I’m sure the graphic designer ought to be very happy with the effects achieved, but as one looks at more slides in this stack, the visual interference the logo in the background offers is truly astounding. See how a later slide in the same stack has what I will called “interference effects”.
You can download the entire PPT file, in the public domain, here.
Let’s return to Dr. Pachauri’s stack. I like one of his earlier slides very much:
Straight to the point, with big words and legible fonts so even those in the back of the auditorium can read it. The bottom graphic containing the letters “IPCC” as a logo is unnecessary for its chairman to include, and merely clutters the boldness of the slide. This next slide is very appropriate too:
Perhaps he read Garr’s Presentation Zen on the flight to Copenhagen! But I do think the words referring to a million homes lost in Mumbai needs its own graphic illustrating on a separate slide what such devastation looks like. So far, so good, but then…
Here’s an example of a slide that would work well as a double-spread in a magazine or book, but will make an audience work so hard in a presentation because of the very small print and shear quantity of information it contains. Now if the presenter brought in each part in large writing, explained its significance, minimised it then brought in the next section, that would work. But I’m guessing that’s too much work and this graphic, most likely pasted into Powerpoint rather than created in it, would have come up on the screen as is. Such a contrast to the simple but powerful message conveyed by the deluged bicycle rider.
Let’s look at a few more:
Again, the unnecessary IPCC logo continues to be conspicuous. This slide is taking a bet both ways: heaps of text, most likely read to judge by the notes accompanying the slide, but the visual images bear no immediate connection to the main message, and indeed by shoving them into the four corners in some effort at symmetry, only prove to be items of clutter. Certainly they form a boundary for the words, containing them, but in the end, they add nothing to the slide in a meaningful sense. For that reason, they make the audience work harder than they need to…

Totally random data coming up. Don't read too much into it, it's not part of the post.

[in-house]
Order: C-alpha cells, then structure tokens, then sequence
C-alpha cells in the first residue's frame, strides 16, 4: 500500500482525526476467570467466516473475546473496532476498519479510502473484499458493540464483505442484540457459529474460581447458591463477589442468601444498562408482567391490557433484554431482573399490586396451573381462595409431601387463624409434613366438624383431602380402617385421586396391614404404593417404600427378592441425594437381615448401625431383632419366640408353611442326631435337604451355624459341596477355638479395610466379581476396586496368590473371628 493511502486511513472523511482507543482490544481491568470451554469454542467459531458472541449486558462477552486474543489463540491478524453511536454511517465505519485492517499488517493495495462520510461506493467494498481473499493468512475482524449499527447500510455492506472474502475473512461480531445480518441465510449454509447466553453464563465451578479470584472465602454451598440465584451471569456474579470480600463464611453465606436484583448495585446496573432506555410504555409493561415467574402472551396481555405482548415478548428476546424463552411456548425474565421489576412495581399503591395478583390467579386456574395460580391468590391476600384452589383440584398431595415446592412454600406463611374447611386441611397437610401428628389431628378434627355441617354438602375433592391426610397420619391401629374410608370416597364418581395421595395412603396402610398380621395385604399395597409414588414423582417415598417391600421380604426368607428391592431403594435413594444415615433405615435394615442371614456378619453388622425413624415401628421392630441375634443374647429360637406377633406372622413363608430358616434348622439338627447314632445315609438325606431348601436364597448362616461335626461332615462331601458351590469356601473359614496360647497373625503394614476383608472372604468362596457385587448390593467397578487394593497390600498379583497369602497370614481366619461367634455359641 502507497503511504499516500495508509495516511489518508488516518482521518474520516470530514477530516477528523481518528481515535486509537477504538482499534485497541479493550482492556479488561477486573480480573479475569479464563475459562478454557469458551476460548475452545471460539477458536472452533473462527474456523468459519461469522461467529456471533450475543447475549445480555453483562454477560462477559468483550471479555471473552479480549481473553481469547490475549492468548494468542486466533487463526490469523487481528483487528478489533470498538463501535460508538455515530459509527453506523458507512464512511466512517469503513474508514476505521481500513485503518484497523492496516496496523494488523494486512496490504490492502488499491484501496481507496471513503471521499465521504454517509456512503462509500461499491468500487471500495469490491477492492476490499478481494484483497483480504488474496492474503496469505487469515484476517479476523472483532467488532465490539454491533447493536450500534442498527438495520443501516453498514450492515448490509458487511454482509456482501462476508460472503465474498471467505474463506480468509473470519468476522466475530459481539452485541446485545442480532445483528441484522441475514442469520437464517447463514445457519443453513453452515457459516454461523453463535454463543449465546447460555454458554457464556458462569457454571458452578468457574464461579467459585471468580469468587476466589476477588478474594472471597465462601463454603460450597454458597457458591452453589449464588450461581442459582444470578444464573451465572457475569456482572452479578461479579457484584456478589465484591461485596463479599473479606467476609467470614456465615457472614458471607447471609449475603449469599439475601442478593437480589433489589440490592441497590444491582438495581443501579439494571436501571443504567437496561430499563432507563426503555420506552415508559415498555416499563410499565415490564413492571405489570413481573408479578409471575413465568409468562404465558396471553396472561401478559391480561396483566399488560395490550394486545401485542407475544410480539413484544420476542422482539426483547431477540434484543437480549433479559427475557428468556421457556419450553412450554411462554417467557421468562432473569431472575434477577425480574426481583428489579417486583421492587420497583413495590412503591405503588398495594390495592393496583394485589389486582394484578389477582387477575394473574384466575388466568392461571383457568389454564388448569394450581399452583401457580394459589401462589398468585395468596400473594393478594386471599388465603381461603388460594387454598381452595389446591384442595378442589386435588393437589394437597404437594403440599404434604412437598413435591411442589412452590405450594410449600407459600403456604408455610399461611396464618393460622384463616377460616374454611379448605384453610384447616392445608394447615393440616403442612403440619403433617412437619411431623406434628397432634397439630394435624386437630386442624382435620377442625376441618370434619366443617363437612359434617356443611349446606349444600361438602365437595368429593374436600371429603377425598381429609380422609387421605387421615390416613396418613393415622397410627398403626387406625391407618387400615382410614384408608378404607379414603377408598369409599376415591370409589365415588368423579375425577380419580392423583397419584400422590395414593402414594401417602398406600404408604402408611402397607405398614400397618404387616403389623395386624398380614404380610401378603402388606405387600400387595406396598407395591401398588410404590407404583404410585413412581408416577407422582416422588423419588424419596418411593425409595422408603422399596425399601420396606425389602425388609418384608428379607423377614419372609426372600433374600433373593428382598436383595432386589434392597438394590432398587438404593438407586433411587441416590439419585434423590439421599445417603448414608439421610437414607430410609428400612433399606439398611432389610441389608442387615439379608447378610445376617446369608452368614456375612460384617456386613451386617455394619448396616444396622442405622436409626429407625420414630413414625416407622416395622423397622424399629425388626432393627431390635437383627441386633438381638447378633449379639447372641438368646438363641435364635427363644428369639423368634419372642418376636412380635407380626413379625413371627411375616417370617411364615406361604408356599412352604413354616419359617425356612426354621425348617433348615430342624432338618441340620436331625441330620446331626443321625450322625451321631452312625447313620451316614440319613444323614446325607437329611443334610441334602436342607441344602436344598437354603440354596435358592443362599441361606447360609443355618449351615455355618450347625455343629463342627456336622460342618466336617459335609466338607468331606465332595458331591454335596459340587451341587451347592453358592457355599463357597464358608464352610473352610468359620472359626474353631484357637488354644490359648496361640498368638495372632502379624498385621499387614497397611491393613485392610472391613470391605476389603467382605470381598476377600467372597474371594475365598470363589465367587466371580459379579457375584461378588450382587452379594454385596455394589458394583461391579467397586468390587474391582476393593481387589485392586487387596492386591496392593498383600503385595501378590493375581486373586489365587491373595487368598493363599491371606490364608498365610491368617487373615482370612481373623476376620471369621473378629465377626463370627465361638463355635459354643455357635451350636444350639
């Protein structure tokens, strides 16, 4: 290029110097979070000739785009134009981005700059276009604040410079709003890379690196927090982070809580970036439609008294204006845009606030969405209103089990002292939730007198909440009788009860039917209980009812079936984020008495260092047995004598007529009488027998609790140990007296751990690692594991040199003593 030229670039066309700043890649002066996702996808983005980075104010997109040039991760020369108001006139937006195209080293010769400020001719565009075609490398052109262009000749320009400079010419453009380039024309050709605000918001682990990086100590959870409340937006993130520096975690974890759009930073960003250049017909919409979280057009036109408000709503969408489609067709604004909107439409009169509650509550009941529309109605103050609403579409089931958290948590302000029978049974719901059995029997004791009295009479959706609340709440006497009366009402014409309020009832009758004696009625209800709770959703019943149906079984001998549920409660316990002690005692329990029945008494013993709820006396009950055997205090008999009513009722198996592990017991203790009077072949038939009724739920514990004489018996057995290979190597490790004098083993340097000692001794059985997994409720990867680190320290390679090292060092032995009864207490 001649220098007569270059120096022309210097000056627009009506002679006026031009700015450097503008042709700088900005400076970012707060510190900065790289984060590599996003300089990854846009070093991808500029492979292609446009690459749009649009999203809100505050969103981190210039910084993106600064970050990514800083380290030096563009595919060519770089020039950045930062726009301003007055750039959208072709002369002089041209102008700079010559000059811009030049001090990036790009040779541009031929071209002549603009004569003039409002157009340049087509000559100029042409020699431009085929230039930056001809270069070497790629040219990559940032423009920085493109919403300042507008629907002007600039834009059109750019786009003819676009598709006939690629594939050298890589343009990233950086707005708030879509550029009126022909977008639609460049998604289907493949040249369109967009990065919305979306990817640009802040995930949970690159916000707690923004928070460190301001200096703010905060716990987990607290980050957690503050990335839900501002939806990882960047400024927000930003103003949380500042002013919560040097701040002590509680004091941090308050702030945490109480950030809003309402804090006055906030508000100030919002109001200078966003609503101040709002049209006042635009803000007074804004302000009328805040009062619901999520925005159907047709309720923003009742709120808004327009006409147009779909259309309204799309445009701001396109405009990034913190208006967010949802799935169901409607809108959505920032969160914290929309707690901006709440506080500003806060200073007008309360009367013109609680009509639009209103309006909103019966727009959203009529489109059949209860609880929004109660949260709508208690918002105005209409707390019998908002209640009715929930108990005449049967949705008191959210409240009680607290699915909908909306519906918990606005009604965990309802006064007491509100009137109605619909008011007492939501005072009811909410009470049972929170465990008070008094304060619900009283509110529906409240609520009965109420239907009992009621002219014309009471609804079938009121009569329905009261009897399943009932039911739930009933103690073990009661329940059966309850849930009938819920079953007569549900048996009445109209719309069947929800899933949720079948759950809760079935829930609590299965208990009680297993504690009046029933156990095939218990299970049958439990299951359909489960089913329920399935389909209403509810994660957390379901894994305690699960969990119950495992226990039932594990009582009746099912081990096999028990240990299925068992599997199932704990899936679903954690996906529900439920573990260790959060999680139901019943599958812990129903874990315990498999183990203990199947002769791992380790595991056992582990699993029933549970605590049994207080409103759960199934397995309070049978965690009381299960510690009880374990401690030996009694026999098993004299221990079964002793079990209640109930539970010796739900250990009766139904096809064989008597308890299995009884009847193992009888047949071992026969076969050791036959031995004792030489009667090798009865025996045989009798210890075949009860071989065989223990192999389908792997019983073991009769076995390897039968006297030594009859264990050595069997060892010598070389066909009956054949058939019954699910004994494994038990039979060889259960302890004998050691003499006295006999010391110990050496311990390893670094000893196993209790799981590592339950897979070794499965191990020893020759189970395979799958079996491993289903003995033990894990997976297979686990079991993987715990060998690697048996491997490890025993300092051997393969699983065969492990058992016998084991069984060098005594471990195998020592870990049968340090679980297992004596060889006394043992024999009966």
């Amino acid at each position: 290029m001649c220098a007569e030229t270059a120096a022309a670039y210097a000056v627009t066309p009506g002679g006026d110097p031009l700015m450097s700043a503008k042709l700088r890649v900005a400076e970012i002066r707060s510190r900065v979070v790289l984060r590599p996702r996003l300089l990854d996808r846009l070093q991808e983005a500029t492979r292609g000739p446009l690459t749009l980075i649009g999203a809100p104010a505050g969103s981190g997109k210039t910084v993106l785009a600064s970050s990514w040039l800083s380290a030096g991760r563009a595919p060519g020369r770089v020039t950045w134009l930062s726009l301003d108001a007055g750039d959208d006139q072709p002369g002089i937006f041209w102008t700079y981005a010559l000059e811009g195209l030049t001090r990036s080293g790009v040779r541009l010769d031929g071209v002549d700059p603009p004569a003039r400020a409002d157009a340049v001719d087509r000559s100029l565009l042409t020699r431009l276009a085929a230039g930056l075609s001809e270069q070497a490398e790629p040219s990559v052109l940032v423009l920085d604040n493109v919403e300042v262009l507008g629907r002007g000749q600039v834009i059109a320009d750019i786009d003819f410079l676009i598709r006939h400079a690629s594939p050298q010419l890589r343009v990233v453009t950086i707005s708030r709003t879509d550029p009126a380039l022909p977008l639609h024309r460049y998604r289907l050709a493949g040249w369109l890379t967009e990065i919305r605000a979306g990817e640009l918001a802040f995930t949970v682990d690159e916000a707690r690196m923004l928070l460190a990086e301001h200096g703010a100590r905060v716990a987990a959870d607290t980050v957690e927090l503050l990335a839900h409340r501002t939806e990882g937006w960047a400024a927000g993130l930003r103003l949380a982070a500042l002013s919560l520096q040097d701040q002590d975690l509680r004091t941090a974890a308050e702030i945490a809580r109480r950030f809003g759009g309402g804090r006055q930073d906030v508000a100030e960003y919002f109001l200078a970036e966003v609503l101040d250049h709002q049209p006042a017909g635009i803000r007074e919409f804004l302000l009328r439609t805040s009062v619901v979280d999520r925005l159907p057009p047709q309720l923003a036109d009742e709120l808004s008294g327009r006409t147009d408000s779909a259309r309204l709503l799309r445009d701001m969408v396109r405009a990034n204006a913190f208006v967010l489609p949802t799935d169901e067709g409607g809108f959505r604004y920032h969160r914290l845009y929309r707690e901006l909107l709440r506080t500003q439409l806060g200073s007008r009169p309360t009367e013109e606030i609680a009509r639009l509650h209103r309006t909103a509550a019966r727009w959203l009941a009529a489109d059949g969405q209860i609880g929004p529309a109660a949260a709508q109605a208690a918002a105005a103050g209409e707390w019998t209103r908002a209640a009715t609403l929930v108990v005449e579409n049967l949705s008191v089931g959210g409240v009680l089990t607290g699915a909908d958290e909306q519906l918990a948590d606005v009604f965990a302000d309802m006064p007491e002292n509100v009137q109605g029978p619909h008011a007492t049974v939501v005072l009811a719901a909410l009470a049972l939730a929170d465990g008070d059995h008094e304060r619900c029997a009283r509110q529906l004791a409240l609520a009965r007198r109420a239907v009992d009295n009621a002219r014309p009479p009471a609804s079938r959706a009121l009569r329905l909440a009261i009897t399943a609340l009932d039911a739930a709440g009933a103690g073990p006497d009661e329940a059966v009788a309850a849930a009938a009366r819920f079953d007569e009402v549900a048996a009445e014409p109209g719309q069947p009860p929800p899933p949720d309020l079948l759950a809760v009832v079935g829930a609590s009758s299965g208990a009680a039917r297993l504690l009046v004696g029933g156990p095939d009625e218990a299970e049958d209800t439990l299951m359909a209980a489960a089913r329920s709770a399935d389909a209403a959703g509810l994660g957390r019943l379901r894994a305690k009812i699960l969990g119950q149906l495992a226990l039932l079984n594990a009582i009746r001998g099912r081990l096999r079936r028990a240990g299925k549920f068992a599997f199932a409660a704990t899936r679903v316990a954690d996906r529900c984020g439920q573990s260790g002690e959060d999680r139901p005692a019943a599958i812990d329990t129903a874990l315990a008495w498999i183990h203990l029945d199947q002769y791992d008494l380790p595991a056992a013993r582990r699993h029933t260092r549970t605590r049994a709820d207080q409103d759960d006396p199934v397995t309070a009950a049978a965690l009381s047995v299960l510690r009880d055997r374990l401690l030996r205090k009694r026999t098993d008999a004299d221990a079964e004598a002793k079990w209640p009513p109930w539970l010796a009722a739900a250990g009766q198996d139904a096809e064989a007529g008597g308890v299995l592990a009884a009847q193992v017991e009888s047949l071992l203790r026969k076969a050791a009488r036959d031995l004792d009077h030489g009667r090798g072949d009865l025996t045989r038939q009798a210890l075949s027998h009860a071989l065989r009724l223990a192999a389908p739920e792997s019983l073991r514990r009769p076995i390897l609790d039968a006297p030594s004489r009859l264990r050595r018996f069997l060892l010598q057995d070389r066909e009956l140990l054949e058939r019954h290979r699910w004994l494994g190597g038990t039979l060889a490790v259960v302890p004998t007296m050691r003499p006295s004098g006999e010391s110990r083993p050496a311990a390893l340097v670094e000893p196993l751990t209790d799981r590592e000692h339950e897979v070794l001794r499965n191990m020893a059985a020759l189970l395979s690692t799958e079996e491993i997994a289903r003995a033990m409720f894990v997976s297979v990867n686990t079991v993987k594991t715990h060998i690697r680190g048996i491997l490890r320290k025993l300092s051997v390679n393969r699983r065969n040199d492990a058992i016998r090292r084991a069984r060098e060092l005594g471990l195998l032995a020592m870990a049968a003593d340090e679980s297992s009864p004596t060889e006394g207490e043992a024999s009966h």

And now to one of the concluding slides:
Regular Presentation Magic readers and workshop attendees know how I would have reproduced this slide: take the actual report, show it on the slide, blur it into the background then build out the actual section using this quote from report to maintain authenticity; a task that would take about 5 minutes and worth every second of that time.
Here’s how the Rachel Maddow show does it:
From here, with a little finesse, you take the enlarged quote and “swoosh” it in front (using one of Keynote’s builds) so we know where the quote has come from. It’s effective, keeps the audience interest, and adds to the presenter’s authentic use of materials. (I’ll be showing how to do this at Presentation Magic at Macworld, by the way, complete with animations).
Let’s move on to some rather tragic slides that exemplify all I worry about when it comes to scientists basing their talks on evidence but not offering evidence-based presenting:
Here’s some slides from Diana Liverman’s presentation in Copenhagen this past March. From her supplied CV:
“Diana Liverman is Director of Oxford University’s Environmental Change Institute and holds a University Chair in Environmental Science in the School of Geography. As Director of ECI, Dr. Liverman co-ordinates the work of 80+ interdisciplinary contract researchers and doctoral students who work primarily in the areas of climate, energy and ecosystems with a strong applied and policy focus. ECI hosts or co-hosts national and international projects that include the UK Climate Impacts Program, the Oxford node of the Tyndall Centre for Climate Change Research, the U.K. Energy Research Centre and the ICSU/ESSP Global Environmental Change and Food Systems (GECAFS) programme.
This is her opening slide, used to introduce her talk.
This slide remains on the screen while her notes (under her ppt slide) suggest about five minutes of reading text. Me, I use as large and clear a single image per slide as I can, hooked to what I’m saying, and leaving out small images which bear no immediate connection to my message. Others may differ in their view of the success of this opening slide.
A train wreck of a slide, which allows one to see numerous slide errors rolled into one.
We see unnecessary logos in three of the corners, so small as to be blue or yellow blocks from the back of the auditorium no doubt. Slide clutter.
The graphic on the right will be indecipherable unless one is very close to the screen and unless the presenter has gently built each element, which I strongly doubt has occurred. It’s been dumped in from a publication rather than specifically created for this slide. And of course to its left, the expected list of bullet points. Now if the notes under the slide which the speaker read are a guide, she didn’t actually read the bullet points. But she makes references to several authors and even cites a reference on the slide. Again, astute readers would know what I would do to maintain audience interest: either show a quality image of the authors, their published books, or the actual publication cited, together with a screenshot of any quote used.